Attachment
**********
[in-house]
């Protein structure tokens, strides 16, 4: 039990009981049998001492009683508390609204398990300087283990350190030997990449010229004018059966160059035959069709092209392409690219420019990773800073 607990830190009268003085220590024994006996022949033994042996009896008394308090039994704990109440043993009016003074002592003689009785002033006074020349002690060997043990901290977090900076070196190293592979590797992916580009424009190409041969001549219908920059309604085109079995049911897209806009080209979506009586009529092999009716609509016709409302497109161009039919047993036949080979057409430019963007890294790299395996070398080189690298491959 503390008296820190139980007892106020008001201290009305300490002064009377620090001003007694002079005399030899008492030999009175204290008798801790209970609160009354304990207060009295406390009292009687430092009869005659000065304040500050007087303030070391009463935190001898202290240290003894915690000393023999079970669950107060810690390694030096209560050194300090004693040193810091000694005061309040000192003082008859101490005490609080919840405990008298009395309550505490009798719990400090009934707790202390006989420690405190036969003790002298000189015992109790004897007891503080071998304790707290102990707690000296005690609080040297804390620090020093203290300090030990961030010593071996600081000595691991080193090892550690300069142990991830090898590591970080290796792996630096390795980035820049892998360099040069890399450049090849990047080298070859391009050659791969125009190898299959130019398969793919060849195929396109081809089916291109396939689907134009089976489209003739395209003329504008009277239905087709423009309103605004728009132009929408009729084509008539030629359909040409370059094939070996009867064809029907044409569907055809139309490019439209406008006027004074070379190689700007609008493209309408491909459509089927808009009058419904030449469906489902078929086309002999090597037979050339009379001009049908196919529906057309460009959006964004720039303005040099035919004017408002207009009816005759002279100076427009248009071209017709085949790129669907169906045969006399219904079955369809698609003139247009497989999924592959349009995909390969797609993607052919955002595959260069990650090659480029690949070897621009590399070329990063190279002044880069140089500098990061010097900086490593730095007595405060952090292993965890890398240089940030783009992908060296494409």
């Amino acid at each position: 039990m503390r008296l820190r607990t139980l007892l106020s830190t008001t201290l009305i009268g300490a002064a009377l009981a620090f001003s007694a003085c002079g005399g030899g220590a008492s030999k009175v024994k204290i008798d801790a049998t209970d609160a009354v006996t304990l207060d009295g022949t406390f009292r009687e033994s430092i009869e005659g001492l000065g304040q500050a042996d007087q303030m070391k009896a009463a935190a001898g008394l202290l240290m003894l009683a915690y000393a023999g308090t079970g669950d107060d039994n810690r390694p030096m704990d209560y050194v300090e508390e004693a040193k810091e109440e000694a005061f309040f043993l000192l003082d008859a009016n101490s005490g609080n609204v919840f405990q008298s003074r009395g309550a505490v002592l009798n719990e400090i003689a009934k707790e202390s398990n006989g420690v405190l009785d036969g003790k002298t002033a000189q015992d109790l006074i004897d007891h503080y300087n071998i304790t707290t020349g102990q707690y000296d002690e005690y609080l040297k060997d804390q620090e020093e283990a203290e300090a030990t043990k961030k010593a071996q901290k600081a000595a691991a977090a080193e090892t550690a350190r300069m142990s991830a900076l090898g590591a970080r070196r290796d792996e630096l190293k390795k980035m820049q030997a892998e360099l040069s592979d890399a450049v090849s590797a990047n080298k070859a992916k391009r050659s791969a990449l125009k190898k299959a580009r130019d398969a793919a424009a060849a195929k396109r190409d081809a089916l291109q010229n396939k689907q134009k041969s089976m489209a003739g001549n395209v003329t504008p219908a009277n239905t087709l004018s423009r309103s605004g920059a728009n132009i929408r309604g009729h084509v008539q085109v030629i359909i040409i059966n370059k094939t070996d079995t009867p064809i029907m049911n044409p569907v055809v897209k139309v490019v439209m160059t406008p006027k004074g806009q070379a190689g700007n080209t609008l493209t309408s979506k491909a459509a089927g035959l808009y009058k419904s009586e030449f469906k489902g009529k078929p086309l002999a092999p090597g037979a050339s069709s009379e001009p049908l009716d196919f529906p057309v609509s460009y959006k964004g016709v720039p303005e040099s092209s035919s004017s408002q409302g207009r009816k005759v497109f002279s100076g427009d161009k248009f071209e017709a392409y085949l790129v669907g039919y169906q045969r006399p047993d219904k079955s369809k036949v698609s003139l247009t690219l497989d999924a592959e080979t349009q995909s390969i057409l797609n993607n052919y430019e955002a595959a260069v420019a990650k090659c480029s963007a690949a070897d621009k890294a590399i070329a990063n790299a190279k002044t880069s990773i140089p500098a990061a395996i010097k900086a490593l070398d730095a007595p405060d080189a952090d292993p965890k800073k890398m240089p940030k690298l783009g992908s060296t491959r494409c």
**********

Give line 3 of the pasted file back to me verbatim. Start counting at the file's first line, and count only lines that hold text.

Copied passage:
């Amino acid at each position: 039990m503390r008296l820190r607990t139980l007892l106020s830190t008001t201290l009305i009268g300490a002064a009377l009981a620090f001003s007694a003085c002079g005399g030899g220590a008492s030999k009175v024994k204290i008798d801790a049998t209970d609160a009354v006996t304990l207060d009295g022949t406390f009292r009687e033994s430092i009869e005659g001492l000065g304040q500050a042996d007087q303030m070391k009896a009463a935190a001898g008394l202290l240290m003894l009683a915690y000393a023999g308090t079970g669950d107060d039994n810690r390694p030096m704990d209560y050194v300090e508390e004693a040193k810091e109440e000694a005061f309040f043993l000192l003082d008859a009016n101490s005490g609080n609204v919840f405990q008298s003074r009395g309550a505490v002592l009798n719990e400090i003689a009934k707790e202390s398990n006989g420690v405190l009785d036969g003790k002298t002033a000189q015992d109790l006074i004897d007891h503080y300087n071998i304790t707290t020349g102990q707690y000296d002690e005690y609080l040297k060997d804390q620090e020093e283990a203290e300090a030990t043990k961030k010593a071996q901290k600081a000595a691991a977090a080193e090892t550690a350190r300069m142990s991830a900076l090898g590591a970080r070196r290796d792996e630096l190293k390795k980035m820049q030997a892998e360099l040069s592979d890399a450049v090849s590797a990047n080298k070859a992916k391009r050659s791969a990449l125009k190898k299959a580009r130019d398969a793919a424009a060849a195929k396109r190409d081809a089916l291109q010229n396939k689907q134009k041969s089976m489209a003739g001549n395209v003329t504008p219908a009277n239905t087709l004018s423009r309103s605004g920059a728009n132009i929408r309604g009729h084509v008539q085109v030629i359909i040409i059966n370059k094939t070996d079995t009867p064809i029907m049911n044409p569907v055809v897209k139309v490019v439209m160059t406008p006027k004074g806009q070379a190689g700007n080209t609008l493209t309408s979506k491909a459509a089927g035959l808009y009058k419904s009586e030449f469906k489902g009529k078929p086309l002999a092999p090597g037979a050339s069709s009379e001009p049908l009716d196919f529906p057309v609509s460009y959006k964004g016709v720039p303005e040099s092209s035919s004017s408002q409302g207009r009816k005759v497109f002279s100076g427009d161009k248009f071209e017709a392409y085949l790129v669907g039919y169906q045969r006399p047993d219904k079955s369809k036949v698609s003139l247009t690219l497989d999924a592959e080979t349009q995909s390969i057409l797609n993607n052919y430019e955002a595959a260069v420019a990650k090659c480029s963007a690949a070897d621009k890294a590399i070329a990063n790299a190279k002044t880069s990773i140089p500098a990061a395996i010097k900086a490593l070398d730095a007595p405060d080189a952090d292993p965890k800073k890398m240089p940030k690298l783009g992908s060296t491959r494409c």